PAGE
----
The Baltic Course  

Latvia working by order

Laura Saule

Since 1994, the export of textiles has held stable second place in the external turnover of the country. As before, more than 90% of Latvia’s textile and sewing industry products are exported

The amount of exports increases from year to year, accounting for 177.46 million lats in 2001 (151.24 million lats in 1997). However, after the crisis in Russia, the structure of export has changed to the advantage of the EU. If in 1997, 59.1% was sent to the EU and 26.7% to CIS countries, then in 2001, these figures were 73.9% and 9.4%, respectively. 

Textile imports to Latvia are almost the same size as exports: in 2001, imports amounted to 163.35 million lats (123.71 million lats in 1997). In 2001 imports from the EU amounted to 69.9%, while the CIS countries supplied 4.4% of total imports, (69.9% and 9.6% in 1997 respectively). The main problem for the Latvian market is second hand clothes; only during last year, 9,000 tons worth 6 million lats were imported (at a rate of 83 santims per kilo).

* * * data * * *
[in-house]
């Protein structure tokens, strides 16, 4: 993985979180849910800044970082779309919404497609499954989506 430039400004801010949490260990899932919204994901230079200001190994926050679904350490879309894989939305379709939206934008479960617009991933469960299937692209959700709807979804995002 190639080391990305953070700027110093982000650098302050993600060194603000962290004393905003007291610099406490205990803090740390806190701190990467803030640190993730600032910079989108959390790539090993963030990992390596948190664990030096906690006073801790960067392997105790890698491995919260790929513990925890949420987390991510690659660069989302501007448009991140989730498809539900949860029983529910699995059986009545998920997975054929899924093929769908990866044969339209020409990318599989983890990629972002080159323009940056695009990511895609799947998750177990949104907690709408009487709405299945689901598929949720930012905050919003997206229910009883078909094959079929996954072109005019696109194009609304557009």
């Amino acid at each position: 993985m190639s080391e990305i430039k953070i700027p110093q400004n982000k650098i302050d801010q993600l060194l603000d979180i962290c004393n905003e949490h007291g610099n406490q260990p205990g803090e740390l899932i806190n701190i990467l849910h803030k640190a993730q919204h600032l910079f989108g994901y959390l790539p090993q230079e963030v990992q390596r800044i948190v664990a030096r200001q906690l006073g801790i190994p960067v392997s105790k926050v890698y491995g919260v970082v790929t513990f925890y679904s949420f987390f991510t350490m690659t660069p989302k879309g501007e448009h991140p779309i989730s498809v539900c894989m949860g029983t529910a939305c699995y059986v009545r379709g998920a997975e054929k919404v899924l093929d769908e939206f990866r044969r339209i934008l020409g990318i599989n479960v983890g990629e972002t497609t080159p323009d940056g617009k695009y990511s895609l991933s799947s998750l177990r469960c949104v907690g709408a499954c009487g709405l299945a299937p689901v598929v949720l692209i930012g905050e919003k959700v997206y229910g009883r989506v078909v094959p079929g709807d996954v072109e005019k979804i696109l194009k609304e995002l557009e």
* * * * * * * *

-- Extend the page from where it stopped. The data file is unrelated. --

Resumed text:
Around 20 thousand people or 16% of all employed people in the country’s economy are employed in this field. 280 sewing companies are officially registered. In reality, 60 companies out of this number are in full operation, 30 of these can be called big companies. 20 enterprises have an annual turnover of over 1 million lats and the same amount in exportss. The market leader is a manufacturer of lady’s underwear, Liepaja-based company Lauma (turnover in 2001 – 19.04 million lats), leaving behind the knitwear company Ogre (18.87 million lats). 

Foreign investors are not very eager to put money in Latvian textile companies. The amount of local investments exceeds the amount of foreign investments 2.5 times. Since 1993, the amount of foreign investments in the textile industry amounted to only 25 million lats, 14 million lats of which were invested in Valmieras Stikla Skiedra (Valmiera fiberglass plant). The main investor for Latvian textile companies – Germany – has a share of 75% of all investments. Foreign capital in sewing companies adds to 5 million lats. Swedish capital has the largest share (33.1% in 2001). During recent years, Estonia is the second largest investor (25.7%).